What's the opposite of quirky?
A reasonable answer would be General Electric's 122-year-old home appliance business.
And yet the startup Quirky Inc. is pairing with private equity firms including Blackstone to acquire the GE division that developed the electric toaster in 1905, the electric range in 1910 and the garbage disposal in 1935.
Actually, it makes sense. Those inventions, at the time, were quite quirky. But how do you improve upon the designs and functionality of a dishwasher, blender or washing machine?
That's what New York-based Quirky, a crowd-sourcing invention company, would attempt to figure out if a transaction is completed. The startup has help create 334 products and has legions of ``inventors'' using its Inspiration Platform, an online site that allows people to view intellectual property of large corporations to help jump-start new products, founder Ben Kaufman told Bloomberg earlier this year.
Quirky announced a partnership with GE last year that allows its community of aspiring Thomas Edisons to see thousands of the Connecticut company's patents. GE also invested $30 million in Quirky for an equity stake in the startup, part of a $79 million Series D round of funding.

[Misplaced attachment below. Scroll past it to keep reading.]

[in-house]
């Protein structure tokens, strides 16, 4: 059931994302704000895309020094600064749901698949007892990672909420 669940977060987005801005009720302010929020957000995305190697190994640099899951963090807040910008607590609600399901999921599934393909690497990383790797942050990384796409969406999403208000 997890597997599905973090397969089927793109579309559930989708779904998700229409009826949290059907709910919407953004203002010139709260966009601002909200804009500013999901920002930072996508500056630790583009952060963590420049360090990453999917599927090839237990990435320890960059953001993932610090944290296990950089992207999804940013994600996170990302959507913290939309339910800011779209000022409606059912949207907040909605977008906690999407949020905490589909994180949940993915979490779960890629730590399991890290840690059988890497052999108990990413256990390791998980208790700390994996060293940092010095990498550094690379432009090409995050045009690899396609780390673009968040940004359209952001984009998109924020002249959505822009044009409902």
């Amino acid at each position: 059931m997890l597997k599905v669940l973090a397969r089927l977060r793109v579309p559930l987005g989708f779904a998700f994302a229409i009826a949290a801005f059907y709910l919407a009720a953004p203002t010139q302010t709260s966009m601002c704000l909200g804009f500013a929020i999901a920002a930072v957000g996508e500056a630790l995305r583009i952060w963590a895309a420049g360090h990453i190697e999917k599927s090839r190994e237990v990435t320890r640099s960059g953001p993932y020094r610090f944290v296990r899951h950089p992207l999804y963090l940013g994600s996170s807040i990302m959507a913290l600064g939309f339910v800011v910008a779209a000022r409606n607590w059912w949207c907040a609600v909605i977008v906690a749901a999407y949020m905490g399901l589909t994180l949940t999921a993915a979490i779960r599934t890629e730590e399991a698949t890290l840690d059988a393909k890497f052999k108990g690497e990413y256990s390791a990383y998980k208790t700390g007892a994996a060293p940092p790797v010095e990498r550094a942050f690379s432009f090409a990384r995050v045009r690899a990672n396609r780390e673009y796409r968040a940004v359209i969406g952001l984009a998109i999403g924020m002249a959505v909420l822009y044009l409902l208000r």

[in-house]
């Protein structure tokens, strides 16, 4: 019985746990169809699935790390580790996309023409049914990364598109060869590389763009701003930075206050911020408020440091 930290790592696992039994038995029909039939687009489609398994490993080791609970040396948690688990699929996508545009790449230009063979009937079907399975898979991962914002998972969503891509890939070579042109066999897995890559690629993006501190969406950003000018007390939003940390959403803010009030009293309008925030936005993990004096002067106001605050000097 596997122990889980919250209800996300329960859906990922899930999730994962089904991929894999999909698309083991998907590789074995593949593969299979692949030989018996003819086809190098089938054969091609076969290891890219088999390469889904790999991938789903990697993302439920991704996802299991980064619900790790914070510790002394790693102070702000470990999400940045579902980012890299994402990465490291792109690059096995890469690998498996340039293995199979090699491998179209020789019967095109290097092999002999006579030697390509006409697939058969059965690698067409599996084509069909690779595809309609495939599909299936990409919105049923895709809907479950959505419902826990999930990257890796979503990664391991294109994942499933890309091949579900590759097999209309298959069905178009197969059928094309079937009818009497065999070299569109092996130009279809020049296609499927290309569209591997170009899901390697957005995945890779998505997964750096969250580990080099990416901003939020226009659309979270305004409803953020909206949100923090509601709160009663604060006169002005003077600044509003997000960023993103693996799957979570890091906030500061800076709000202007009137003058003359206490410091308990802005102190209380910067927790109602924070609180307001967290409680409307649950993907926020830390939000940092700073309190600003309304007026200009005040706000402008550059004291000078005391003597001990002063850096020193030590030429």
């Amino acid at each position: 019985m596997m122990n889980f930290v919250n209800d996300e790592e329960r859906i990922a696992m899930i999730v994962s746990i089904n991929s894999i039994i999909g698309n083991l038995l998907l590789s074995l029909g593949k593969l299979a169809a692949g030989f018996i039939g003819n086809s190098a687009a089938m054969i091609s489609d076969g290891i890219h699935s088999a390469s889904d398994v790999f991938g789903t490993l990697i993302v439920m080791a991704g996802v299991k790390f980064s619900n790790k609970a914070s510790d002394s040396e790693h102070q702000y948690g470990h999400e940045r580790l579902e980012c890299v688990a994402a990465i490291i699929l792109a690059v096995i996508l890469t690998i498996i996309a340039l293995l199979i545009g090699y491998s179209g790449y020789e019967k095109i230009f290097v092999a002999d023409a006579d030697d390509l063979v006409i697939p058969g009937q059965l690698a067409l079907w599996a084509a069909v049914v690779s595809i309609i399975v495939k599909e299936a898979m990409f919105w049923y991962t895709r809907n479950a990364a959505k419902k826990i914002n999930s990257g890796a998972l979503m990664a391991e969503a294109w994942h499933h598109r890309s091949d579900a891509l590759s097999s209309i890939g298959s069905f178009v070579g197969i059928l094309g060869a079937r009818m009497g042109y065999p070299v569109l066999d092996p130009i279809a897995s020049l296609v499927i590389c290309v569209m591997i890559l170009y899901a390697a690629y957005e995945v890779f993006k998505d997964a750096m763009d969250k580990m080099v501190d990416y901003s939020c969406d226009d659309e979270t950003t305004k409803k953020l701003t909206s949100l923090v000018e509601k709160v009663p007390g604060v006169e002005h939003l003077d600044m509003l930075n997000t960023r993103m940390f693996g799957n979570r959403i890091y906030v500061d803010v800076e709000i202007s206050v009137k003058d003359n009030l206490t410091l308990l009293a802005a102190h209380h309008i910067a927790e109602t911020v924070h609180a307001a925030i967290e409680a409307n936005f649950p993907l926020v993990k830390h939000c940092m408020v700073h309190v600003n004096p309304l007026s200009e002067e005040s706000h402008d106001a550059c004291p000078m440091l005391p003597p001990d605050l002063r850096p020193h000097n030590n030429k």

According to a blog post on Quirky's website, several ``GE + Quirky inventions'' have already appeared at every Home Depot and Best Buy in the country.
Quirky's designers vote on product ideas from its users, refine them with the help of others in its online community, and use a 3-D printer to prototype products. Quirky contracts with factories in China and the U.S. to manufacture the products and takes a percentage share of the revenue from the sales of the inventions.
Some of the products include the Spotter, a device that lets you monitor motion, sound, light, temperature and humidity around the house via your smartphone, and the Egg Minder, which tracks the number of eggs you have left in your fridge and tells you when they're about to spoil.
It seems like a leap to go from crowd-sourcing development ideas from previously patented technology to acquiring a legendary $2 billion appliance unit. But Quirky won't be providing most of the capital if a deal is reached -- that will be Blackstone's job.
Instead, Quirky's design and engineering team will be able to steer the unit in a new direction to keep inventions flowing for the 21st century. GE would also retain a stake in the division, according to people familiar with the matter.
The Quirky/private equity bid is competing with an offer from Sweden's Electrolux to acquire the unit, so no deal is assured. But a startup acquiring an appliances business more than a century old from GE would be … What's another word for unconventional?